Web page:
Immediately after the military take-over, Carlos was expelled from the NHS and prohibited from practising professionally in state hospitals. His house was forcibly entered and its contents searched. But he never showed any sign of panic or despair. Carlos decided to stay in Chile, and believing that he could not be allowed to work as a medical doctor any longer, he bought a loom, installed it in his garage and started to experiment in producing textiles. Carlos was proud of his ever-improving craftsmanship, and would not stop talking about his experiments with textures and colour combinations. Unfortunately, he was not a very good businessman, and gave away his products at a ridiculous price.
But a doctor is a doctor is a doctor. When in 1974 the Archbishop of Santiago offered him a modest position as a medical assistant in the parish hospital of San Bernardo, a southern district of the capital, he took the offer with alacrity. Within months we came to see in Carlos the same dedicated and compassionate clinician we had known before, earning the love and admiration both of the hospital staff and of the whole community.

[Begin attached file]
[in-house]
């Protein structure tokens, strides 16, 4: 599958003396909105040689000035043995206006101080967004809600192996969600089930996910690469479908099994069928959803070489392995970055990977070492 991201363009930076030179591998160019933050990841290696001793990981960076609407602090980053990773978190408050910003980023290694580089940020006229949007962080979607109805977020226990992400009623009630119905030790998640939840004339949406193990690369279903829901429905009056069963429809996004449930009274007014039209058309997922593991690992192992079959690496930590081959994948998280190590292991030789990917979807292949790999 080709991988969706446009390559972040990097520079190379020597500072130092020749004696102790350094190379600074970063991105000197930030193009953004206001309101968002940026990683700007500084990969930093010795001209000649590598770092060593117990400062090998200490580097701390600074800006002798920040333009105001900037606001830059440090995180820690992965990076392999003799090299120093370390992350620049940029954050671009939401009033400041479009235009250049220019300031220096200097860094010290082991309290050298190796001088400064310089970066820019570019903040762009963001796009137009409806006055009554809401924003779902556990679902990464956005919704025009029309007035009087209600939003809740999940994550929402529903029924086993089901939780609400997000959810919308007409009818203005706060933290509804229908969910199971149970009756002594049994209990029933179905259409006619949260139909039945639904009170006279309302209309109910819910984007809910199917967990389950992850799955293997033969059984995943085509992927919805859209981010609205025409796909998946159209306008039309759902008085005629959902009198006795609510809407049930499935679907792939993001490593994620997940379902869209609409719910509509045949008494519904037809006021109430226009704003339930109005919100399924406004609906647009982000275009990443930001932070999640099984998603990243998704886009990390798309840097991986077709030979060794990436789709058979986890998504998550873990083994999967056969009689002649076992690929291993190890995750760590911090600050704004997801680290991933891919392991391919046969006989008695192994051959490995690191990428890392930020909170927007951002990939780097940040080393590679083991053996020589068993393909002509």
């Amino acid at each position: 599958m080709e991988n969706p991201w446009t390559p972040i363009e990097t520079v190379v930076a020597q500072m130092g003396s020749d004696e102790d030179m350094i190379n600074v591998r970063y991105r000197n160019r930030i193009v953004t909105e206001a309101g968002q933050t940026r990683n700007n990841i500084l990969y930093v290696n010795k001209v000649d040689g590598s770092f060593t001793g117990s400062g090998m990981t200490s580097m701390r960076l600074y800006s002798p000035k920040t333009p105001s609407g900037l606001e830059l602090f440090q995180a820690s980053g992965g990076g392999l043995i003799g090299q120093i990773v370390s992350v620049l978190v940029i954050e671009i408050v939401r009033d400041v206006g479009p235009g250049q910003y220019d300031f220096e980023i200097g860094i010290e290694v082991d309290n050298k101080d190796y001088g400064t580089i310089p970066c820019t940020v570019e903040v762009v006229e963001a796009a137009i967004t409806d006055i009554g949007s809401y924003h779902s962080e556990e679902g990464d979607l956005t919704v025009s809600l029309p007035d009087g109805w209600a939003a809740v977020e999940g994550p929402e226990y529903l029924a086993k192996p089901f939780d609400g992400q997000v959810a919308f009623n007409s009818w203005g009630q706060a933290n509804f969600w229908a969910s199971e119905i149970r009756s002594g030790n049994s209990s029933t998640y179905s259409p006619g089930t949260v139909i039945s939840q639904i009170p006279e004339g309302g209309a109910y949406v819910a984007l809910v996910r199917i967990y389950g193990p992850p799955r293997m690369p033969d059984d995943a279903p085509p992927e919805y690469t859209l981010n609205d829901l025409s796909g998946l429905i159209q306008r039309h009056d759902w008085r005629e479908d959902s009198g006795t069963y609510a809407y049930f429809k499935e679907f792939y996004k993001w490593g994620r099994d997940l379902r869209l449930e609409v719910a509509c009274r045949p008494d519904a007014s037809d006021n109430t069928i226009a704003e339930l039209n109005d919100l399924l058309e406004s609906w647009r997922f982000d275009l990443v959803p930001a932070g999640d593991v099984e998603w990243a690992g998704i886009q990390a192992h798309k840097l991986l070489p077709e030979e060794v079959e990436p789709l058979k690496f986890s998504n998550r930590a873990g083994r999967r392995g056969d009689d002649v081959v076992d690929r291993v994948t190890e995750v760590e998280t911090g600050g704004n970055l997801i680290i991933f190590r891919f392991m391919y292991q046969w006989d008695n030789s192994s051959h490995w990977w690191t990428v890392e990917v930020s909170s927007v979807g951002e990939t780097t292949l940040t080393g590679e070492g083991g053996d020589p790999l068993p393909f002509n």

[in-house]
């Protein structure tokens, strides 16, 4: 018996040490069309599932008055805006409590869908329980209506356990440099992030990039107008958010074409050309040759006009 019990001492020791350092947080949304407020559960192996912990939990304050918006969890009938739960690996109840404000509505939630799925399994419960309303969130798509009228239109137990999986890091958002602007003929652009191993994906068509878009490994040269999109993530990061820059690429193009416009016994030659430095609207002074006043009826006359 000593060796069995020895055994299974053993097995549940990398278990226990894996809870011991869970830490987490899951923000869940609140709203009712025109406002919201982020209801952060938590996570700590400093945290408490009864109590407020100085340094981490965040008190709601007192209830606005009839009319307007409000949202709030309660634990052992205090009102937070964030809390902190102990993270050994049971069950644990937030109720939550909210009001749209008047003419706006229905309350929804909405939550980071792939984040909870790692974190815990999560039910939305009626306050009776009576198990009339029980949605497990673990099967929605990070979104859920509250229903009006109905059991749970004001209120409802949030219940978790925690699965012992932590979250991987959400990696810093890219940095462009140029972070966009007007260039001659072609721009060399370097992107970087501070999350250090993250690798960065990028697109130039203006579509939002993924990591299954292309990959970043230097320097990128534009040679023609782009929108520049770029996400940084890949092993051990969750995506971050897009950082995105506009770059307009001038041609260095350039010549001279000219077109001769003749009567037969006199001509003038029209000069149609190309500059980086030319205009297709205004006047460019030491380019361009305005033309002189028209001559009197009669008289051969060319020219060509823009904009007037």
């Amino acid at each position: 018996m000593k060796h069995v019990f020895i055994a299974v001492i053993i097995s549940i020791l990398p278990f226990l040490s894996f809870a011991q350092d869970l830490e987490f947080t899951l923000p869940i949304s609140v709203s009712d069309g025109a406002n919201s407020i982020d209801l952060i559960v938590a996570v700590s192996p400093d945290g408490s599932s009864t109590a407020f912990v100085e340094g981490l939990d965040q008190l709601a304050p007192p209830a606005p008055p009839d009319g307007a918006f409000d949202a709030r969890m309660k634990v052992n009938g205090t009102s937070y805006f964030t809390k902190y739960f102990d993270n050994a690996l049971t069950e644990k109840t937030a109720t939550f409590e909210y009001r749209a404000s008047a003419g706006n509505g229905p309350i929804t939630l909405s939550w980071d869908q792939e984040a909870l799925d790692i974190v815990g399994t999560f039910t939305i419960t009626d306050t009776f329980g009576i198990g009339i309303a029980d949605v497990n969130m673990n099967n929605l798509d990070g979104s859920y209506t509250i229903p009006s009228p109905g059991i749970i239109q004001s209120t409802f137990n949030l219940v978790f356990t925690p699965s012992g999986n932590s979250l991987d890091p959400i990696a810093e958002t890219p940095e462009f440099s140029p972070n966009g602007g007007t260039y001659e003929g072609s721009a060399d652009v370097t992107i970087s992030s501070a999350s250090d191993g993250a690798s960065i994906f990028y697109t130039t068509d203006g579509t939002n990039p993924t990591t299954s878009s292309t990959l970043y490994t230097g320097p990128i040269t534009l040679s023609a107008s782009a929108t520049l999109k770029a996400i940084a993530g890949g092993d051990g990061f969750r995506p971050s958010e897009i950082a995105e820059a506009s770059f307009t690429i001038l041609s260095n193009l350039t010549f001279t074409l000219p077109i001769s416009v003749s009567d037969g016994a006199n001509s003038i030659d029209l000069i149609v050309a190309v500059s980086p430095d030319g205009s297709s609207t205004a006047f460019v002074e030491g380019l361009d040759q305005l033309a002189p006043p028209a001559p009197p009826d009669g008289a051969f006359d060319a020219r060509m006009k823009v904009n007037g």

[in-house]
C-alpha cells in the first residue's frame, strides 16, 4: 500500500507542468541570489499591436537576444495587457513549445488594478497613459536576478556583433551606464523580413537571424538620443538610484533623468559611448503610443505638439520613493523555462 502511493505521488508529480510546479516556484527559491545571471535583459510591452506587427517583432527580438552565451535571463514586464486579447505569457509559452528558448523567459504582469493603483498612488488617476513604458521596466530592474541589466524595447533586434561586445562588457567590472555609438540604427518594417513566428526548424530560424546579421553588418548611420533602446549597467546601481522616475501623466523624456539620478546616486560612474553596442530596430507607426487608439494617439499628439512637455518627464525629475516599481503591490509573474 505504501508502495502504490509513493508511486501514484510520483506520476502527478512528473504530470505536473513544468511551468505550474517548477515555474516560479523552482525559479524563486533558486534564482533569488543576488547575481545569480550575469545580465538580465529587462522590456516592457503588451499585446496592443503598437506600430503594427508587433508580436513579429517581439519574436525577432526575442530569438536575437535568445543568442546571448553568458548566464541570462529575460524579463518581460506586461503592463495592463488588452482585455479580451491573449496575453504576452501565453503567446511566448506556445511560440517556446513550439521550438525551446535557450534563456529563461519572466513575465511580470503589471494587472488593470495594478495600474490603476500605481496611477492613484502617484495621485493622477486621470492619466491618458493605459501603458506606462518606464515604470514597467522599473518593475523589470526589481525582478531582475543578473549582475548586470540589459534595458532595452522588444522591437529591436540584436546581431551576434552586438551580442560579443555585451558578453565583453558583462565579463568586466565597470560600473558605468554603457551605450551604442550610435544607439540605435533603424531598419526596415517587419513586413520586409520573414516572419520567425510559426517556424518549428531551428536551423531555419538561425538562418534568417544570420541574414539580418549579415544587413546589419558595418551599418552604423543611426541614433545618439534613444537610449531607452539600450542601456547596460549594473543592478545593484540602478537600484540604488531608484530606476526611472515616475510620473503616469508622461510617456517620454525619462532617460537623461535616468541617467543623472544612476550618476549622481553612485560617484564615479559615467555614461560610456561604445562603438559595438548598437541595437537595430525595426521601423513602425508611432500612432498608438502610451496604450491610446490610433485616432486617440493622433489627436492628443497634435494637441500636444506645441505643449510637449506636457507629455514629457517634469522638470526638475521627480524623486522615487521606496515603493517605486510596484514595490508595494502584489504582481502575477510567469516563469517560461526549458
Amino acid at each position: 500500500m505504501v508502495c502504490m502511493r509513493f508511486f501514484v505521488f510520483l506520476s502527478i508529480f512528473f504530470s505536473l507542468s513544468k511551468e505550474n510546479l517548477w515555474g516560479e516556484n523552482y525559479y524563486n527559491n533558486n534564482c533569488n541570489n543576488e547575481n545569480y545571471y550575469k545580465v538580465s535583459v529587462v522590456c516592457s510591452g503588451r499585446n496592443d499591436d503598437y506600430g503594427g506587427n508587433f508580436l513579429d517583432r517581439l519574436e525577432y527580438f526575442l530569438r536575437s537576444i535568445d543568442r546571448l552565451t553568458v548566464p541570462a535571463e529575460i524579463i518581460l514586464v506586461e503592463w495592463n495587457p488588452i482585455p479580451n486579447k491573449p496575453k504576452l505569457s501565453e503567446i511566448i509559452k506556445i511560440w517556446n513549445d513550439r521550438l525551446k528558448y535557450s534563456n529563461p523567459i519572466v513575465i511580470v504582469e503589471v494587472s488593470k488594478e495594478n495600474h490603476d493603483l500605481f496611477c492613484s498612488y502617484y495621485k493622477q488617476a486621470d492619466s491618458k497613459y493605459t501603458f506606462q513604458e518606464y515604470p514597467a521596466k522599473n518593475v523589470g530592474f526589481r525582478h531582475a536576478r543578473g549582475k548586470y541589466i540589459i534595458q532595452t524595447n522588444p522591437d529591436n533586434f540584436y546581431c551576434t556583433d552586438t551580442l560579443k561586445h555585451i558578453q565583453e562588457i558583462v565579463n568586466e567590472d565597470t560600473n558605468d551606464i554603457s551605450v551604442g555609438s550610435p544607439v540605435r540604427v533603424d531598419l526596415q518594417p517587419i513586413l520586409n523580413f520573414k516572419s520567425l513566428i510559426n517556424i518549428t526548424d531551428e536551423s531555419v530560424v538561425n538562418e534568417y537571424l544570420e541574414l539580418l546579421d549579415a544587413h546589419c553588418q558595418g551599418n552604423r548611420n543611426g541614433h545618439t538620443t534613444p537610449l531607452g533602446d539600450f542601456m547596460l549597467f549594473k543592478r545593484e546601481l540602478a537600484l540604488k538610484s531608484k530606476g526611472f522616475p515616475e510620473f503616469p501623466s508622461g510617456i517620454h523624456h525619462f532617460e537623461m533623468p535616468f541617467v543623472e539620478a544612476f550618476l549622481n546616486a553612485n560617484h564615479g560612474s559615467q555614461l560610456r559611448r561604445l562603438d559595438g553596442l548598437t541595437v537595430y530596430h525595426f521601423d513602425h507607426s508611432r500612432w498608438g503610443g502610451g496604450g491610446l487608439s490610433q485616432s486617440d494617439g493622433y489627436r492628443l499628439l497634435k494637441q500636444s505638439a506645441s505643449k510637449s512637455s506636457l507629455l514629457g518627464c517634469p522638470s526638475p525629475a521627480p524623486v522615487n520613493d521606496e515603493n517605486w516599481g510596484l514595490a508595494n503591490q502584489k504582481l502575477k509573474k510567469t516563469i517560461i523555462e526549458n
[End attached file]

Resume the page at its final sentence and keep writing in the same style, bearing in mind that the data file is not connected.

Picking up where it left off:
However, the situation was far from rosy. In a conversation we had probably in March 1976, Carlos told me that certain sources had intimated to him that secret police agents were at work within his hospital and that he had received a friendly warning to be careful. His popularity and sociability were interpreted equivocally and he was considered politically suspect. The situation in the country was extremely insecure for such people. Disappearances were frequent and the denunciations of grave violations of human rights in Chile at the American States Organisation and the United Nations were backed up by well grounded and widening documented evidence. The weeks before his disappearance he was worried by threatening phone calls he had had at home. He thought he was followed, had seen strangers near his house, and the rumours in the hospital continued. One day, all of a sudden, everything ceased, and two days later he was kidnapped.